On November 15, 2013, Reynolds Consumer Products, Inc. (Reynolds) agreed to acquire the North American division of Novelis Foil Products for $35 million. Six months later, on May 26, 2014, the Competition Bureau (Bureau) allowed the acquisition by issuing a No Action Letter to Reynolds and announcing that the merger would be unlikely to cause a substantial lessening or prevention of competition.
Both parties manufacture and supply aluminum foil wrap and semi-rigid aluminum containers. Novelis operates two manufacturing plants and three distribution facilities in Canada, while Reynolds manufactures in the U.S. and distributes to Canada through its two Canadian distribution facilities.
The Bureau’s Analysis
The Bureau conducted separate analysis for aluminum foil wrap and semi-rigid aluminum containers.
The Bureau held that the merger would not affect the level of competition in the aluminum foil wrap market sufficiently to warrant an application under section 92 of the Competition Act (Canada). Using information submitted by the parties as well as from third parties, like major grocery stores, the Bureau examined whether branded aluminum foil and private label aluminum foil are in the same product market, and suggested that they may not be. However, the Bureau determined that Reynolds’ presence in Canada did not have a noticeable impact on the price at which Novelis supplied aluminum foil wrap to Canadian retailers. As a result of that conclusion, the Bureau determined that it did not need to reach a definitive conclusion on the question of whether branded and private label aluminum foil are in the same product market. This approach highlights the highly evidence-based approach being adopted by the Bureau as traditionally branded and private label goods were routinely considered to be part of the same market.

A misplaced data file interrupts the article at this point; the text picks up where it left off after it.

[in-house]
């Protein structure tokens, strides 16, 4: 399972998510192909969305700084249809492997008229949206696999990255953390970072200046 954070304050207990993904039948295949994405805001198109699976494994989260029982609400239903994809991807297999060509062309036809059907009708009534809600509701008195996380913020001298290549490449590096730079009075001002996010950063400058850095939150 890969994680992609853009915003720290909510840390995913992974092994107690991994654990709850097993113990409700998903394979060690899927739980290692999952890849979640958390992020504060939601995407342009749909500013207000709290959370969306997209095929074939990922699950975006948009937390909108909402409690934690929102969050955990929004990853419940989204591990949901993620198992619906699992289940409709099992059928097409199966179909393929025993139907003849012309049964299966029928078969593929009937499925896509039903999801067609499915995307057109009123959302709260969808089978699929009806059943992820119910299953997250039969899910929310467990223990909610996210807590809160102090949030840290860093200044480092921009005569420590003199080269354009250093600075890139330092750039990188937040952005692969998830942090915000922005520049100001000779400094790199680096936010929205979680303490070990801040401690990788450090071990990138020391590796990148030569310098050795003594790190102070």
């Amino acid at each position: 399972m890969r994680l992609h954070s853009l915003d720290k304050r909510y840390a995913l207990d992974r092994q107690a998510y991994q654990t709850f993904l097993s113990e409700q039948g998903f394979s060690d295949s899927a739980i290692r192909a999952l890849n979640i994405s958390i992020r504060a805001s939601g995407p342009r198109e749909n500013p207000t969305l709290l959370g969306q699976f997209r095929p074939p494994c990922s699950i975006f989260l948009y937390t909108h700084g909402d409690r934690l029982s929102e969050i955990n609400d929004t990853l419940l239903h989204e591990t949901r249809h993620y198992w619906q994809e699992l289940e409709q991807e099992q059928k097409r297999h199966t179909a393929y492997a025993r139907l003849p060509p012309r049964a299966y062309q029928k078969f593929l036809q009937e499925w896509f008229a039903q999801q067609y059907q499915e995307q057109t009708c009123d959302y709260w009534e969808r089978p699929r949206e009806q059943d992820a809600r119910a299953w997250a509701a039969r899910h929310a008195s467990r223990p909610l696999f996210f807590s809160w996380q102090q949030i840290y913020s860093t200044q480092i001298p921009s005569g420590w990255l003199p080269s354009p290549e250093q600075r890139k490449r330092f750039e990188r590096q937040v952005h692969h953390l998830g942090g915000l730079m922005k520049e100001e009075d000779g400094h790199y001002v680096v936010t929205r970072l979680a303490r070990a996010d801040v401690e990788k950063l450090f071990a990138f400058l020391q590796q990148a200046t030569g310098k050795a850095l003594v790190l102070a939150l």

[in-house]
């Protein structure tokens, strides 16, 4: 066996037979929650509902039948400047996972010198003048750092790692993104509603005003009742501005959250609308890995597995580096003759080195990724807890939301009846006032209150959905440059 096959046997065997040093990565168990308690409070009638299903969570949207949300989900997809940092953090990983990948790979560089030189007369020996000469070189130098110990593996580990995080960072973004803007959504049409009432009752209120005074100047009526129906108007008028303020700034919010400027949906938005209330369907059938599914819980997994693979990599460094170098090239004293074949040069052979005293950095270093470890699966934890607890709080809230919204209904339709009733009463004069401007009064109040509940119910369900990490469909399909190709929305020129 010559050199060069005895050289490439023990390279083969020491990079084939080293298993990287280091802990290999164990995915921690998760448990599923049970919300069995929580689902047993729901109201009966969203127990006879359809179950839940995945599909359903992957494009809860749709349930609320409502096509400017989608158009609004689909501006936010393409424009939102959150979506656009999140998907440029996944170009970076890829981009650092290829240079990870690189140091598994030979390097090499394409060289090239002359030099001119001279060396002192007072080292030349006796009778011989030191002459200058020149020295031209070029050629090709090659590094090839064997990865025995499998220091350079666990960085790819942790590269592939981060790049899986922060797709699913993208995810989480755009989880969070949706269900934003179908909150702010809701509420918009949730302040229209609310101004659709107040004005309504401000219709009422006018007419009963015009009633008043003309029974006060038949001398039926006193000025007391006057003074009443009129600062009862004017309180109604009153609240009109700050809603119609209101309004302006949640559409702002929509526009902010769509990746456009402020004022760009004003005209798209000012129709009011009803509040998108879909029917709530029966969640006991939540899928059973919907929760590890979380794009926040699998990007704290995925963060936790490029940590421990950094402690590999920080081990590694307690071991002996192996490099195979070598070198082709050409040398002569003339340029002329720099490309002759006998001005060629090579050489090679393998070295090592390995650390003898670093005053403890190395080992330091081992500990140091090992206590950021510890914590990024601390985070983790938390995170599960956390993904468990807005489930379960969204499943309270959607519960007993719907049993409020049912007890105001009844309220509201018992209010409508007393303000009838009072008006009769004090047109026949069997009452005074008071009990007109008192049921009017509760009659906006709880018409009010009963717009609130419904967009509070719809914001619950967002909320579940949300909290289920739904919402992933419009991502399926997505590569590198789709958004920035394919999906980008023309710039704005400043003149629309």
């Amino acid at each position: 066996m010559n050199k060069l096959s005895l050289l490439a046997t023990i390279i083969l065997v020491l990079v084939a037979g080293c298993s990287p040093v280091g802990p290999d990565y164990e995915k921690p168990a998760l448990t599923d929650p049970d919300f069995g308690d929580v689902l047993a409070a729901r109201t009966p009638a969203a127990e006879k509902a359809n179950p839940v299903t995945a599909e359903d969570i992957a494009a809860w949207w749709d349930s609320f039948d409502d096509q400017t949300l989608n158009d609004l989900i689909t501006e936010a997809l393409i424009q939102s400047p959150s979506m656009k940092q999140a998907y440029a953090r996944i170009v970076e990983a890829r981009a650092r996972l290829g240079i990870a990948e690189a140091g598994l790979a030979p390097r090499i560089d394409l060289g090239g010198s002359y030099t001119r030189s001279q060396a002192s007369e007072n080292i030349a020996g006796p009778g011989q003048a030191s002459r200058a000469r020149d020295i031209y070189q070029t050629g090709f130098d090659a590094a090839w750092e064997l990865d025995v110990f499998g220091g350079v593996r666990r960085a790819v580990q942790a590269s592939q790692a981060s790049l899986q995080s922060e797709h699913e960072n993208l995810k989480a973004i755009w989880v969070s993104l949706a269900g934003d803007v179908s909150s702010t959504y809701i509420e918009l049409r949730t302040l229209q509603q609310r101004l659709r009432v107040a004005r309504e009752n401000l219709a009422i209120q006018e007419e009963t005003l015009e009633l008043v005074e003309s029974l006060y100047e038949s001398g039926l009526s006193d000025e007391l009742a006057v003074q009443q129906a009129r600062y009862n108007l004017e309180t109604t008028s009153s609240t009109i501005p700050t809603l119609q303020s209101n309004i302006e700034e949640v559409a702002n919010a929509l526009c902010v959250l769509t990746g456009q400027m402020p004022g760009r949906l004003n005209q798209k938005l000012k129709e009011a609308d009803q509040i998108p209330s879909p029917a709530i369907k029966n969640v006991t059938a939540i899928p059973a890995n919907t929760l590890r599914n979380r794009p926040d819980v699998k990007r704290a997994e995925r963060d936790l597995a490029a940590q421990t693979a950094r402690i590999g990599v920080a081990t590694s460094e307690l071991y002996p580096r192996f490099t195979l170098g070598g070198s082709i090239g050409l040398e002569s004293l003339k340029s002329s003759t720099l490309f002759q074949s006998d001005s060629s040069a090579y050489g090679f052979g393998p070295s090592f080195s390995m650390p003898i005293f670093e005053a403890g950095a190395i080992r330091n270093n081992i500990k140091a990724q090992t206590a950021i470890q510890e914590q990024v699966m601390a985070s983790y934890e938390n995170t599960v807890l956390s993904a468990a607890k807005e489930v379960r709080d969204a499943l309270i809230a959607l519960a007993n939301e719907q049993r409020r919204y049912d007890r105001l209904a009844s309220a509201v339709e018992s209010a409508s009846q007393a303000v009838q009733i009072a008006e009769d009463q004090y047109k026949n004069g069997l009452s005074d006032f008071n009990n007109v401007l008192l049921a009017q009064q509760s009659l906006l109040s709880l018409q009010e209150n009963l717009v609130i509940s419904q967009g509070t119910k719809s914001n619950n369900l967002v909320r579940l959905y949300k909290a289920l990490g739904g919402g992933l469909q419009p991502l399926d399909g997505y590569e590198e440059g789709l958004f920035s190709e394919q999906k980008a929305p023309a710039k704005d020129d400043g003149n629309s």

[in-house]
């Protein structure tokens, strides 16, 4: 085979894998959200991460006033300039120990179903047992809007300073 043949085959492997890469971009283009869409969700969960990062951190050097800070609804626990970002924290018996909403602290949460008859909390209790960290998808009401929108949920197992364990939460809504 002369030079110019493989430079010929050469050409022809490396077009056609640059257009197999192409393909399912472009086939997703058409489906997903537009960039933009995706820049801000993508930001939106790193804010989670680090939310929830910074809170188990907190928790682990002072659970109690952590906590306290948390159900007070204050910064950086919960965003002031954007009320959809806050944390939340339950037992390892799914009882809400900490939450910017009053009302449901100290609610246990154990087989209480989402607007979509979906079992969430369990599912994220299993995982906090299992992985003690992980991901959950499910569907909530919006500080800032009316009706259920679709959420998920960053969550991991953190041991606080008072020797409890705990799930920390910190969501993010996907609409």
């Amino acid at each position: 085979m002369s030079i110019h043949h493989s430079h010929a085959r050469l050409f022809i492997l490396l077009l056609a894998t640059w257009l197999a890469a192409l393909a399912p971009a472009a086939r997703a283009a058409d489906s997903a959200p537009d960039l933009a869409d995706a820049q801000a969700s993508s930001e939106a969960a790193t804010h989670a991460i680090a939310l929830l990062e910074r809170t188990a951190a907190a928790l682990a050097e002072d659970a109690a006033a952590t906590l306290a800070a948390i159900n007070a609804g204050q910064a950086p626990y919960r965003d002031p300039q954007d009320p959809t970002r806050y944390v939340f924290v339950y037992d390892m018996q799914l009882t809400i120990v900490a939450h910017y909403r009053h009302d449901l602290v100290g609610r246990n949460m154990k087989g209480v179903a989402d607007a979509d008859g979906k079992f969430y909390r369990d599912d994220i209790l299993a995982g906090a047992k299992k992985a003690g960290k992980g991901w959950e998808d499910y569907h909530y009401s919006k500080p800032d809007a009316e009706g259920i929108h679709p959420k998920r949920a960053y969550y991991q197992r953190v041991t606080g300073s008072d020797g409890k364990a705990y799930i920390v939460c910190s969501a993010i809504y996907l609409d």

When assessing the level of competition in the semi-rigid aluminum containers market, the Bureau looked at the number of existing competitors and their respective market share. The Bureau concluded that there are enough players remaining in the market to reduce the potential market harm the merger may cause. Additionally, the Bureau determined that there were low barriers to entry for U.S. based competitors aiming to enter the Canadian product market. Therefore, given the strong presence of the remaining competitors and low barriers to entry, it was determined that the merger would not have likely resulted in a substantial lessening of competition in the semi-rigid aluminum containers market either.
The author wishes to thank Lucy Liu, summer student, for her assistance in preparing this legal update.